What can happen if a witness or victim does not show up for deposition in a battery case?
**Please DO NOT rely on this blog post to make a decision in your criminal case. Every situation is entirely unique. Please contact our attorneys to schedule a free consultation**
Ultimately, the state will need a witness to prove their case. Sometimes in a he-said-she-said situation, where there is only one witness (the victim), if the victim does not cooperate with the prosecutor it can be extremely difficult for the prosecutor to convict the person.
If a witness does not show up for deposition a number of things can happen, the following are some of the more common: The defense attorney or prosecutor may ask the judge for a continuance in order to attempt to re-subpoena the witness, the state may attempt to proceed without that witness, or the unavailability of the witness can be used to negotiate a better offer or possibly ask (or sometimes force) the state to drop all charges.
The likelihood of any of the above events happening will depend upon how valuable the prosecutor perceives the unavailable witness to be to his or her case. Just because the victim may not be available for trial does not mean that the case will necessarily be dropped, though.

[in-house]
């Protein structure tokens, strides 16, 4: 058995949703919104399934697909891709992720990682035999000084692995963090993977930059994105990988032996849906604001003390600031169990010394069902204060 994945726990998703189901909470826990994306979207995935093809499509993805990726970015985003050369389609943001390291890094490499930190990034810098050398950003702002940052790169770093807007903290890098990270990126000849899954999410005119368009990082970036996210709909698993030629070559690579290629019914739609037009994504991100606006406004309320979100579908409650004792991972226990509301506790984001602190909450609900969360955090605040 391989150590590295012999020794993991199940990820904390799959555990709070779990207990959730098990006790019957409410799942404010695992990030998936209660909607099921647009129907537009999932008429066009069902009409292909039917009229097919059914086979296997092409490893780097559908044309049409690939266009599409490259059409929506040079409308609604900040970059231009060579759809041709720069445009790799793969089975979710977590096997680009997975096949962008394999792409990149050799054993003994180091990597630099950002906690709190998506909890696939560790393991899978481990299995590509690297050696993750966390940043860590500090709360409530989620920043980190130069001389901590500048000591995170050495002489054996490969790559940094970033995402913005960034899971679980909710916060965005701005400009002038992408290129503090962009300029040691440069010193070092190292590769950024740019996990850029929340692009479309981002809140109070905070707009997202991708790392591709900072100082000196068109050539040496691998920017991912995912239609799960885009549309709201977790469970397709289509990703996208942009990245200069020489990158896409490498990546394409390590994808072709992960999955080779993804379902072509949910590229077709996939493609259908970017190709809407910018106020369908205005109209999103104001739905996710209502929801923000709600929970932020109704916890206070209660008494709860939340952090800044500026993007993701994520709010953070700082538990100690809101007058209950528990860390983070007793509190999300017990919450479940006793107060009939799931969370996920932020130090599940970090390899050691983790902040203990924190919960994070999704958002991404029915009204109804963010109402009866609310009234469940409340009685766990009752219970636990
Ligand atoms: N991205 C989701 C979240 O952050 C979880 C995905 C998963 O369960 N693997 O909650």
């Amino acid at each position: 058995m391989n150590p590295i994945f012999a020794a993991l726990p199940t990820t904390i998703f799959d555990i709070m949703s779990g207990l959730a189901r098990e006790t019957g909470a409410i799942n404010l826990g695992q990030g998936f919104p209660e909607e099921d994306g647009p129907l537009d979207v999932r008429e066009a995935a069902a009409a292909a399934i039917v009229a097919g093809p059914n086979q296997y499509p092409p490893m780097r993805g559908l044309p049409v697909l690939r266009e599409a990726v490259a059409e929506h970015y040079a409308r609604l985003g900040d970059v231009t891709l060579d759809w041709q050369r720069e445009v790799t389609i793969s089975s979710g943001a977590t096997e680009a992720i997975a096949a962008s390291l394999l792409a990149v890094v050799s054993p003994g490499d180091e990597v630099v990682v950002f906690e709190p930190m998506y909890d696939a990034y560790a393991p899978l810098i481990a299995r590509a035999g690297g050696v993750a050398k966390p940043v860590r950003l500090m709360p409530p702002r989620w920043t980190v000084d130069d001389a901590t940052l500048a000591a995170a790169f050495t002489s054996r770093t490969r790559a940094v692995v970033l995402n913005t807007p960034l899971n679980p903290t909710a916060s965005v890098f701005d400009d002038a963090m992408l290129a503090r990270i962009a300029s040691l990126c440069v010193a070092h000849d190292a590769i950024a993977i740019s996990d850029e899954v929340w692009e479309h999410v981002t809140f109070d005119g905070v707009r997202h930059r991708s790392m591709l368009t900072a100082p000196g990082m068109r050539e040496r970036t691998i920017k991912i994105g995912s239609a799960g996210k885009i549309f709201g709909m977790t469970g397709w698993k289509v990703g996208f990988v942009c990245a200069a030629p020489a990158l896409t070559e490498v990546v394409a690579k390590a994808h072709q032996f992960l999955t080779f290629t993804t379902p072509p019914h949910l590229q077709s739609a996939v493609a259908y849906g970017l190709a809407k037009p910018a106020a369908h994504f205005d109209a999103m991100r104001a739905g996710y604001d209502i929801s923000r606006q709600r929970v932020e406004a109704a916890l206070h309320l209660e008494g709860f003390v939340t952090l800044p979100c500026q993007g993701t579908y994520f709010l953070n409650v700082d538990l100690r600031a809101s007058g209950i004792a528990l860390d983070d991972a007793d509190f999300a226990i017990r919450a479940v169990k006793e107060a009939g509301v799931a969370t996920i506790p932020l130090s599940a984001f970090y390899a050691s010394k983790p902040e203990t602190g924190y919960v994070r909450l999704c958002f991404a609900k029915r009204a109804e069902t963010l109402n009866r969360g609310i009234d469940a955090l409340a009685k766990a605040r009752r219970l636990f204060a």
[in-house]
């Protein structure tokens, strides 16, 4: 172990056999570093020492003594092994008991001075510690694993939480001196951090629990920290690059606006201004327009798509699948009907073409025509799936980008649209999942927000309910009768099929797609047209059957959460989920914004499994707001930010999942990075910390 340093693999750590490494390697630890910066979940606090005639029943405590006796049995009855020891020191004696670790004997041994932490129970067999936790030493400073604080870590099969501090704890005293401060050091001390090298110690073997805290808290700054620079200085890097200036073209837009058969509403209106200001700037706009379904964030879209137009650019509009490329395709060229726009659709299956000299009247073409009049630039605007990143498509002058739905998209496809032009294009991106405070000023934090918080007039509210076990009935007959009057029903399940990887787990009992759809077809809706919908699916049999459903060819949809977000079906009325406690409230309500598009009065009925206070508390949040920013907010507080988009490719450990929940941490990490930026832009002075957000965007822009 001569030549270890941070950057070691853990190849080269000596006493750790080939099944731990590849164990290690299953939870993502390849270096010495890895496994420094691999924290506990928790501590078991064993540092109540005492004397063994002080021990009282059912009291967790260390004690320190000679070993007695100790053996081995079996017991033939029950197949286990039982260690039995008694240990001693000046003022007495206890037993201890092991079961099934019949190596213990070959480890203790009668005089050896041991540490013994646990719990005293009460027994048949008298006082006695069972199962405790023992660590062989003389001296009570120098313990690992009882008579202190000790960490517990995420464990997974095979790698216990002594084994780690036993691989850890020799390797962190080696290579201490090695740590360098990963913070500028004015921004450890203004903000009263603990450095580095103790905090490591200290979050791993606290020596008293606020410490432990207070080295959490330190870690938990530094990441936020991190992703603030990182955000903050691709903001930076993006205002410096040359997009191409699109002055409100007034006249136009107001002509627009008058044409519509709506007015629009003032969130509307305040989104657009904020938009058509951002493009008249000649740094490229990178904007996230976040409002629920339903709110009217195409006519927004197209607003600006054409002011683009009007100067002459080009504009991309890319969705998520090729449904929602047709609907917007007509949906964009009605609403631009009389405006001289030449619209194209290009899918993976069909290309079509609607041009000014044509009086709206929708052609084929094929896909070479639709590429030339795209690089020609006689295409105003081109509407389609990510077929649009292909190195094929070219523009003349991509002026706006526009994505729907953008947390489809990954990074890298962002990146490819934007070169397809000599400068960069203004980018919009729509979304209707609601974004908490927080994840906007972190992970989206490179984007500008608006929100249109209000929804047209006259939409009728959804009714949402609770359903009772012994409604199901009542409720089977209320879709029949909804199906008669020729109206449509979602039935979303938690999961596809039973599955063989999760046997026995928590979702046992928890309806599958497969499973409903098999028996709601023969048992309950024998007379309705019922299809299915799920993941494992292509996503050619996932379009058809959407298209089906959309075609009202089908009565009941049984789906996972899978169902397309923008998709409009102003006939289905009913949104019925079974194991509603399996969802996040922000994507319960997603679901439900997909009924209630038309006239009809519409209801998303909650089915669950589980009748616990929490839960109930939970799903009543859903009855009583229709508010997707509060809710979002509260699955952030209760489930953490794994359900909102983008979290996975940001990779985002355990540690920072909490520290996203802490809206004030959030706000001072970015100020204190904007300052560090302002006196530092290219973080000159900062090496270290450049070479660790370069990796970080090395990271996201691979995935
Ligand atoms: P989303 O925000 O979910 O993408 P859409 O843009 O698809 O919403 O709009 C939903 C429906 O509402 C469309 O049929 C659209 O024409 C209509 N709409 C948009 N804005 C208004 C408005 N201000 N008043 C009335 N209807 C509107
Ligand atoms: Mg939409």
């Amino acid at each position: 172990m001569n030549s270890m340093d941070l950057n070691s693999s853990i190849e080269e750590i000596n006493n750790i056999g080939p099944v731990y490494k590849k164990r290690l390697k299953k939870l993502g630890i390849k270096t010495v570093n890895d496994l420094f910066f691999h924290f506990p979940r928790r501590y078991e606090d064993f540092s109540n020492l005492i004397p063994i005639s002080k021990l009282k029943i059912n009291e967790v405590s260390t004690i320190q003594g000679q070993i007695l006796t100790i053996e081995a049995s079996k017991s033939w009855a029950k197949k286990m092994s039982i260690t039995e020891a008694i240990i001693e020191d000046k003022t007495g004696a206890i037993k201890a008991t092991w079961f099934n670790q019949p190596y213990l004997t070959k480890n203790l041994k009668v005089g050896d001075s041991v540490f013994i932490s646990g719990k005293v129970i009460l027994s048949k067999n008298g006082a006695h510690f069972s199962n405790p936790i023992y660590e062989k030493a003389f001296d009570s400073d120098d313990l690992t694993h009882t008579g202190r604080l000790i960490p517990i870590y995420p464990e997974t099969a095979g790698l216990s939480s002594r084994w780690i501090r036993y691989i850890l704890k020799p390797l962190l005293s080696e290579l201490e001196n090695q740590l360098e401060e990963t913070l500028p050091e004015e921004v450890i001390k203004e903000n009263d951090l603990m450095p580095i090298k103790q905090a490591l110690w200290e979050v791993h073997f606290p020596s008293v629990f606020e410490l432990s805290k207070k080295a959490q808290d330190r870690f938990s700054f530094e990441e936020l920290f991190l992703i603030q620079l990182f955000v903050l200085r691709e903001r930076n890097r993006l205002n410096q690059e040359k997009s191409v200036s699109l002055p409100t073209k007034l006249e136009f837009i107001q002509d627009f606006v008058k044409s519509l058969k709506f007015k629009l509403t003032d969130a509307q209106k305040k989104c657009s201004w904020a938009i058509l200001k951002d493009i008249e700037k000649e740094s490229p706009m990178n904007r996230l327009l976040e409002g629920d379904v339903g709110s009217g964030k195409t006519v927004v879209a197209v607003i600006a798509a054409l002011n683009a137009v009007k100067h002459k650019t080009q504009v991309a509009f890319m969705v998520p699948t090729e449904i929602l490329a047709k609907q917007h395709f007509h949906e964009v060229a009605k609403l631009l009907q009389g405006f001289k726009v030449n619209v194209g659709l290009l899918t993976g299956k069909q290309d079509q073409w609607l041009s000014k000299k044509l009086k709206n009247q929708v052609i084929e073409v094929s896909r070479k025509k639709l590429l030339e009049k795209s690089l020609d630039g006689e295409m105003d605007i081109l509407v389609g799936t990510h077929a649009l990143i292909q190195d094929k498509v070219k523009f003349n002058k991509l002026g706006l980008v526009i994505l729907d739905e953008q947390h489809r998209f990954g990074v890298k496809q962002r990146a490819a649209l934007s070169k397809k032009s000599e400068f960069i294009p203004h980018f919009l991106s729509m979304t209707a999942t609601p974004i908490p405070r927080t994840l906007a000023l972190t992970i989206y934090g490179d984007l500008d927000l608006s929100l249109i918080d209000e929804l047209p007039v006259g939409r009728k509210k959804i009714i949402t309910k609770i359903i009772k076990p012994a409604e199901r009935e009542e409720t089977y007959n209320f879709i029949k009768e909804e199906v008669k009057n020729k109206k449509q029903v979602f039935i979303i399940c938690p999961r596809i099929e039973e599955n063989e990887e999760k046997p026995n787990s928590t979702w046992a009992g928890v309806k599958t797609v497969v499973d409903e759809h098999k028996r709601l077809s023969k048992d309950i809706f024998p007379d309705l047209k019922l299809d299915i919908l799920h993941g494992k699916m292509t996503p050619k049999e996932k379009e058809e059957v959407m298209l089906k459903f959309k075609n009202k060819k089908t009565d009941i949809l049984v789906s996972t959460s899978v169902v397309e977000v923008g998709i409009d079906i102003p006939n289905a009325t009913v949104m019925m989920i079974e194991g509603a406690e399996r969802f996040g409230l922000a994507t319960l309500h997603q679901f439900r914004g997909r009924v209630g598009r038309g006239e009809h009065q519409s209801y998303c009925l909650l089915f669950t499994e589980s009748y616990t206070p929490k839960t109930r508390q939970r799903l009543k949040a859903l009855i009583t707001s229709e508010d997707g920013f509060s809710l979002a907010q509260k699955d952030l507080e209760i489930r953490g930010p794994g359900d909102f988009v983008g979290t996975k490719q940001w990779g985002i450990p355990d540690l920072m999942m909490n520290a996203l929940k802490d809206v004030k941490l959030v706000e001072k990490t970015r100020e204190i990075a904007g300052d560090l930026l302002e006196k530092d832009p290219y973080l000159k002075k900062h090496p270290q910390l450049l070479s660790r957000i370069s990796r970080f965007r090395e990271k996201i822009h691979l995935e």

There are many ways a prosecutor may attempt to prove a domestic battery case. There may be other witnesses to the event, like neighbors, who heard or saw things. In addition to witnesses, prosecutors will often attempt to use 911 calls, jail calls (usually of the defendant speaking to family), and photos of injuries.
The attorneys of Soler & Simon have handled hundreds of battery cases. Please call our law firm to schedule a free case evaluation where we will review your case in detail and answer all the questions you may have.